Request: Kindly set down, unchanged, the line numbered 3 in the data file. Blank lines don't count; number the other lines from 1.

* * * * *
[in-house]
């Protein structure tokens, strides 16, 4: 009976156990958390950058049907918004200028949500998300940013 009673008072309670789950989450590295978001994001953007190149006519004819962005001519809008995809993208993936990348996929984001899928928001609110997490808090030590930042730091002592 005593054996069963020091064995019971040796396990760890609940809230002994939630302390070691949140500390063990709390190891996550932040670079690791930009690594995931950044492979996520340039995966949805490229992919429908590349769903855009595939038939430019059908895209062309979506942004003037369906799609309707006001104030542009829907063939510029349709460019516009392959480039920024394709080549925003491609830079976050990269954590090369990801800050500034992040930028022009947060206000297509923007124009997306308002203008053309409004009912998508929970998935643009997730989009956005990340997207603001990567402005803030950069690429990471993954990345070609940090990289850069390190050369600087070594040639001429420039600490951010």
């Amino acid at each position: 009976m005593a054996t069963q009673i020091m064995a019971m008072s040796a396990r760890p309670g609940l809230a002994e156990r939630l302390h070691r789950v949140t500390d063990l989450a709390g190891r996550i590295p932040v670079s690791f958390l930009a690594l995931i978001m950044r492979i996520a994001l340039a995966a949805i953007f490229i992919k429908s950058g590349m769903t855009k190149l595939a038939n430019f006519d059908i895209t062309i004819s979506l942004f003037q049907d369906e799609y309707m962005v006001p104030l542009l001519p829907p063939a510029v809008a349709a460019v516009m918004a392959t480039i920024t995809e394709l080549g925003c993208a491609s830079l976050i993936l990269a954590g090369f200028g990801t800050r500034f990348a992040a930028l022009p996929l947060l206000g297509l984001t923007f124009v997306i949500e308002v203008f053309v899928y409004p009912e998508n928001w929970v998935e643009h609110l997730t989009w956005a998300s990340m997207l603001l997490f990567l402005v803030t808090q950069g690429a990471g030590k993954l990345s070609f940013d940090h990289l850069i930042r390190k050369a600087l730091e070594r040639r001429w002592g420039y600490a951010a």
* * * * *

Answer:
């Amino acid at each position: 009976m005593a054996t069963q009673i020091m064995a019971m008072s040796a396990r760890p309670g609940l809230a002994e156990r939630l302390h070691r789950v949140t500390d063990l989450a709390g190891r996550i590295p932040v670079s690791f958390l930009a690594l995931i978001m950044r492979i996520a994001l340039a995966a949805i953007f490229i992919k429908s950058g590349m769903t855009k190149l595939a038939n430019f006519d059908i895209t062309i004819s979506l942004f003037q049907d369906e799609y309707m962005v006001p104030l542009l001519p829907p063939a510029v809008a349709a460019v516009m918004a392959t480039i920024t995809e394709l080549g925003c993208a491609s830079l976050i993936l990269a954590g090369f200028g990801t800050r500034f990348a992040a930028l022009p996929l947060l206000g297509l984001t923007f124009v997306i949500e308002v203008f053309v899928y409004p009912e998508n928001w929970v998935e643009h609110l997730t989009w956005a998300s990340m997207l603001l997490f990567l402005v803030t808090q950069g690429a990471g030590k993954l990345s070609f940013d940090h990289l850069i930042r390190k050369a600087l730091e070594r040639r001429w002592g420039y600490a951010a």